The primary goal of our research is to reveal the cellular and molecular basis of neurodegenerative diseases. For this, we use disease model systems such as fruit flies (Drosophila Melanogaster) and mammalian cell culture.
In a collaboration basis, these neuronal changes are further analyzed by systems biology.
Notably, many neurodegenerative diseases are often associated with obvious and specific neuronal abnormalities during early stage of the diseases that precede massive neuronal cell death.
But, our understanding on the molecular details and the clinical implications of these neuronal abnormalities is very limited since most of related researches focus primarily on the neuronal cell death observed in the late stage of the diseases that may not account for the early symptoms.
So, our ongoing approach based on this unique research angle will provide invaluable clues to understanding these diseases and also will contribute to the future development of new and effective treatments.
We are also interested in revealing the molecular details of neuronal maintenance and remodeling during aging of animals and their implication in neurodegenerative diseases.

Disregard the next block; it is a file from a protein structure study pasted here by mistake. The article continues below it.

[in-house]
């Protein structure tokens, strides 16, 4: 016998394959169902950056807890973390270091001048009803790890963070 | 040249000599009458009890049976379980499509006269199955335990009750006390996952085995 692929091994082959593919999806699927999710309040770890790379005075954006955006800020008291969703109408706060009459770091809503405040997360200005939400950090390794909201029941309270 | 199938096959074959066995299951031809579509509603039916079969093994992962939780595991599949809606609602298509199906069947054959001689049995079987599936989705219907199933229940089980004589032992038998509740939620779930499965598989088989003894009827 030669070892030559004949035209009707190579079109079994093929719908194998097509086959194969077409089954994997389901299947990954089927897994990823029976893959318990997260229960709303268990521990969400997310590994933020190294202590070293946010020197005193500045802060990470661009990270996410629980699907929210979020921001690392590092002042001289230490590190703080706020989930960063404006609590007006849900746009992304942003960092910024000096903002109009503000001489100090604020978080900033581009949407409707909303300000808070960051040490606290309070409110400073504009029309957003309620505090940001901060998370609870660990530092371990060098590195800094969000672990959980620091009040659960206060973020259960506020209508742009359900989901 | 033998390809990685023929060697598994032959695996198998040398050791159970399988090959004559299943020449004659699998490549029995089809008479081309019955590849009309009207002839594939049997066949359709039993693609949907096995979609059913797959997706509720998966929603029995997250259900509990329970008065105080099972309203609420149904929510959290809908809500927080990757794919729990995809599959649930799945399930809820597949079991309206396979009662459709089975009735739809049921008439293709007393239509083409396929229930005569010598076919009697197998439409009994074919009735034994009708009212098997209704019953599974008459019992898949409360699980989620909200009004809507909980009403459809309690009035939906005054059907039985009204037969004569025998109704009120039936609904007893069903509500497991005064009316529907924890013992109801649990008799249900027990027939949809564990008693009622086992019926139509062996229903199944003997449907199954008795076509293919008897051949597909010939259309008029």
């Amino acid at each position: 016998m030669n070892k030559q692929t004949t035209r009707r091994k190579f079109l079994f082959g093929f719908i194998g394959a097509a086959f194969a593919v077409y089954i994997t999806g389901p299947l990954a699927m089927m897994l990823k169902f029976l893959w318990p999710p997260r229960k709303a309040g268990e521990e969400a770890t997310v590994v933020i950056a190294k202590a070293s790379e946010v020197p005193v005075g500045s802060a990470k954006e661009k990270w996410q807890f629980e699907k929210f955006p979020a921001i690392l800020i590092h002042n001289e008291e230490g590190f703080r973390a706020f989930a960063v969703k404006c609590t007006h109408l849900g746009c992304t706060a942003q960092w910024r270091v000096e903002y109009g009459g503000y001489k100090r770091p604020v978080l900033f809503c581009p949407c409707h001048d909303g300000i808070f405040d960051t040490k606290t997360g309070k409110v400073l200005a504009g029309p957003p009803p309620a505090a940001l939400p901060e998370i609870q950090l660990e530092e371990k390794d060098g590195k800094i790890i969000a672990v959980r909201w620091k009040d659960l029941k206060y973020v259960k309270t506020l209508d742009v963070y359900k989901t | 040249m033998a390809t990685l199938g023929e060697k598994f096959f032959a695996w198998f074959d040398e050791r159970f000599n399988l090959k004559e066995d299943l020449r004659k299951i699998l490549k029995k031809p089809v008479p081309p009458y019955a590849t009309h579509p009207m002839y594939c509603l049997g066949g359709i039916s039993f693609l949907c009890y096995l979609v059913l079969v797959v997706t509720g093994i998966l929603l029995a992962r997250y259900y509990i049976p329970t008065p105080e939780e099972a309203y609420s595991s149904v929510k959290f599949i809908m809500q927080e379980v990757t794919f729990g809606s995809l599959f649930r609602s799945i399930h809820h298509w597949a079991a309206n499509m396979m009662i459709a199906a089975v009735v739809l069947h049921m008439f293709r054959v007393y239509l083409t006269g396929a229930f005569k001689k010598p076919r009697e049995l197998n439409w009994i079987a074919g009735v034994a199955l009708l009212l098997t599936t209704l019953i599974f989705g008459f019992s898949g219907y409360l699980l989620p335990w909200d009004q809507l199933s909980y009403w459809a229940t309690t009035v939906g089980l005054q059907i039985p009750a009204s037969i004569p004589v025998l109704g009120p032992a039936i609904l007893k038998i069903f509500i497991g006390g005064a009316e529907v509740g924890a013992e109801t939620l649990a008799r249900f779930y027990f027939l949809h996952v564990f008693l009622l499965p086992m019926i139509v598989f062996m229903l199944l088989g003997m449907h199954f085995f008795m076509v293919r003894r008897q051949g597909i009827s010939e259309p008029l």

Studying neuronal maintenance and remodeling is very important to better understand brain aging and late-onset neuronal disorders.
We work on these subjects in a strong collaboration basis with a couple of top-notching groups in Korea.
Our four major questions are:
1. What is the "cellular basis" of neurodegenerative diseases?
2. How can we ameliorate the toxicity of aggregated proteins associated with neurodegenerative diseases?
3. What's the relationship between neural cellular aging and late-onset neurodegenerative diseases?
4. What's the physiological consequence of altered cellular ion & mRNA homeostasis?